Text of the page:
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At this year’s Annual OCD Conference in Atlanta, we are excited to be hosting the first-ever Special Hoarding Program within the larger conference program. Though we always try to present offerings about a range of disorder related to OCD, this is the most in-depth conference programming we have ever offered on the topic of hoarding.

This program consists of 2 professional training sessions, a 2-day workshop track devoted specifically to hoarding disorder (HD), and 2 support groups about hoarding — one for individuals with HD, and one for their family members. 

To tell us more about the program, we invited Christiana Bratiotis, PhD, LICSW, to the blog to answer some frequently asked questions. Dr. Bratiotis co-developed this year’s Special Hoarding Program together with Dr. Randy Frost, and Dr. Gail Steketee and is leading one of the the pre-conference trainings for professionals working with hoarding disorder, entitled, “What Every Professional Working with Hoarding Disorder Needs to Know: A Comprehensive Overview.”

Can you tell us a bit about your background working both with hoarding and task force professionals, and directly with individuals with hoarding disorder?

I’ve been working in the area of hoarding disorder exclusively for the past 9 years.  I was a doctoral student and post-doctoral research fellow at Boston University School of Social Work from 2004–2012, where I was trained by Dr. Gail Steketee. After moving to Omaha, Nebraska where I serve as an Assistant Professor of Social Work, I’ve continued my research, clinical work, consultation and training in the area of hoarding disorder.

I am both a cognitive behavioral therapist who treats people who hoard using the specialized CBT developed by Steketee & Frost and a researcher in the area of community interventions for hoarding.  Specifically, my research and consultation work is focused on the formation and operation of hoarding task forces and other coordinated community efforts to address hoarding from both a private mental health and public health and safety perspective.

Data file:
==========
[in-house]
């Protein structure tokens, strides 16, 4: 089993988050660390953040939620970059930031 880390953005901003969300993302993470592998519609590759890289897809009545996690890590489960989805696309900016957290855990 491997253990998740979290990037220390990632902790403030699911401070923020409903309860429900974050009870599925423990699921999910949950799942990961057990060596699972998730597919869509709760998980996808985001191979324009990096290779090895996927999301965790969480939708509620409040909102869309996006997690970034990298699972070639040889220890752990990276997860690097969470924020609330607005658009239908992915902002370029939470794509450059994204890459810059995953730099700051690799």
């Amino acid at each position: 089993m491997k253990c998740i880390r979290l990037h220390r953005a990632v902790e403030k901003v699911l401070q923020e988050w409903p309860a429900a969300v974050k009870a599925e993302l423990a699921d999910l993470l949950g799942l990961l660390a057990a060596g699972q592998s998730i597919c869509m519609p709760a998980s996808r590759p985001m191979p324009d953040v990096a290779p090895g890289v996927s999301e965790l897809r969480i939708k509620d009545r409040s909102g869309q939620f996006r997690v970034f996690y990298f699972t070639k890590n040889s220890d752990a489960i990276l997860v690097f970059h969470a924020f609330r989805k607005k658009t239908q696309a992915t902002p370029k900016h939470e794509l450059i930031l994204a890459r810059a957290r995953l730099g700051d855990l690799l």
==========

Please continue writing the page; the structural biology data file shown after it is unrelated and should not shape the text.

Your professional training session at the conference is called “What Every Hoarding Professional Needs to Know.” Can you tell us why this workshop is so critical for those who work with hoarding?

I’m thrilled to be facilitating this pre-conference session this year and hope it will be the start of a tradition! I believe this session provides a rare and important opportunity for people from around the world who represent diverse professional fields to come together to learn about similarities and differences across disciplines when addressing hoarding.

This session will provide some basic information about hoarding, including discussion of motivation and communication when working with someone who hoards.  After creating a common foundation of understanding, the session will provide an opportunity to learn about the resources and challenges of different professional groups when addressing hoarding.  Several community efforts (task forces) will be highlighted and presentations will be made by members about their creative and innovative efforts.  The session will also include opportunities for networking, conversation and planning for future conference efforts.

What types of professionals will benefit from this talk?

The pre-conference professional training is an opportunity for professionals from diverse fields to come together for learning, information sharing and networking.  First responders, professional organizers, nurses, social workers, occupational therapists, gerontologists, members of the legal and medical community will all benefit from attending.  This session is intended for all professionals who interface with hoarding behaviors in the course of their work.